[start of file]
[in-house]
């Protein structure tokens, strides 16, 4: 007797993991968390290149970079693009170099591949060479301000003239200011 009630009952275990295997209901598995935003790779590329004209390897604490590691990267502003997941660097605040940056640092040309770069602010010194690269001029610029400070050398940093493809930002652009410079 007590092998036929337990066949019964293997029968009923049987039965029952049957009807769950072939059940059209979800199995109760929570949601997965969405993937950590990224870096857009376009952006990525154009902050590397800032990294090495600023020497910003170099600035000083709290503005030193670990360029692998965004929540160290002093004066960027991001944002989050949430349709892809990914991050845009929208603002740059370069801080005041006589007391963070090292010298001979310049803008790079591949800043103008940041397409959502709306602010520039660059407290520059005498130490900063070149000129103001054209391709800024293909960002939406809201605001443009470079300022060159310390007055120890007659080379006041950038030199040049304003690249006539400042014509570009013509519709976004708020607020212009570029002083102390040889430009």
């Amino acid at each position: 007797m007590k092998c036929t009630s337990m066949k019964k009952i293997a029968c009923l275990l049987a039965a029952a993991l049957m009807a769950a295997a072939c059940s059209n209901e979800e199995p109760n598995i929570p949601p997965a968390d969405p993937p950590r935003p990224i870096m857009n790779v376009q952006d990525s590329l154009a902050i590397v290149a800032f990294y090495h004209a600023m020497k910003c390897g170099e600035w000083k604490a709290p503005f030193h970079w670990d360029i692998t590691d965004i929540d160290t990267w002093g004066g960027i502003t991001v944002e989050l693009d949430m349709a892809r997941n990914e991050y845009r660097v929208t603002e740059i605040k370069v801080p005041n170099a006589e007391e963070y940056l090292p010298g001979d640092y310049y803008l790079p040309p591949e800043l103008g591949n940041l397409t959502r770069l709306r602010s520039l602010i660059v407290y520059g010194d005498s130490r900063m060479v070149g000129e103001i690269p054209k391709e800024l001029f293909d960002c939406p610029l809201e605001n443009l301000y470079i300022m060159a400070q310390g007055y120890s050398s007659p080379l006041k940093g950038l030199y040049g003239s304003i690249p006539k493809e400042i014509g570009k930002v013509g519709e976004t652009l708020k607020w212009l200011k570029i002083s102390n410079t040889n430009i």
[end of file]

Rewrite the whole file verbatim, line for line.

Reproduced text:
[in-house]
């Protein structure tokens, strides 16, 4: 007797993991968390290149970079693009170099591949060479301000003239200011 009630009952275990295997209901598995935003790779590329004209390897604490590691990267502003997941660097605040940056640092040309770069602010010194690269001029610029400070050398940093493809930002652009410079 007590092998036929337990066949019964293997029968009923049987039965029952049957009807769950072939059940059209979800199995109760929570949601997965969405993937950590990224870096857009376009952006990525154009902050590397800032990294090495600023020497910003170099600035000083709290503005030193670990360029692998965004929540160290002093004066960027991001944002989050949430349709892809990914991050845009929208603002740059370069801080005041006589007391963070090292010298001979310049803008790079591949800043103008940041397409959502709306602010520039660059407290520059005498130490900063070149000129103001054209391709800024293909960002939406809201605001443009470079300022060159310390007055120890007659080379006041950038030199040049304003690249006539400042014509570009013509519709976004708020607020212009570029002083102390040889430009």
């Amino acid at each position: 007797m007590k092998c036929t009630s337990m066949k019964k009952i293997a029968c009923l275990l049987a039965a029952a993991l049957m009807a769950a295997a072939c059940s059209n209901e979800e199995p109760n598995i929570p949601p997965a968390d969405p993937p950590r935003p990224i870096m857009n790779v376009q952006d990525s590329l154009a902050i590397v290149a800032f990294y090495h004209a600023m020497k910003c390897g170099e600035w000083k604490a709290p503005f030193h970079w670990d360029i692998t590691d965004i929540d160290t990267w002093g004066g960027i502003t991001v944002e989050l693009d949430m349709a892809r997941n990914e991050y845009r660097v929208t603002e740059i605040k370069v801080p005041n170099a006589e007391e963070y940056l090292p010298g001979d640092y310049y803008l790079p040309p591949e800043l103008g591949n940041l397409t959502r770069l709306r602010s520039l602010i660059v407290y520059g010194d005498s130490r900063m060479v070149g000129e103001i690269p054209k391709e800024l001029f293909d960002c939406p610029l809201e605001n443009l301000y470079i300022m060159a400070q310390g007055y120890s050398s007659p080379l006041k940093g950038l030199y040049g003239s304003i690249p006539k493809e400042i014509g570009k930002v013509g519709e976004t652009l708020k607020w212009l200011k570029i002083s102390n410079t040889n430009i």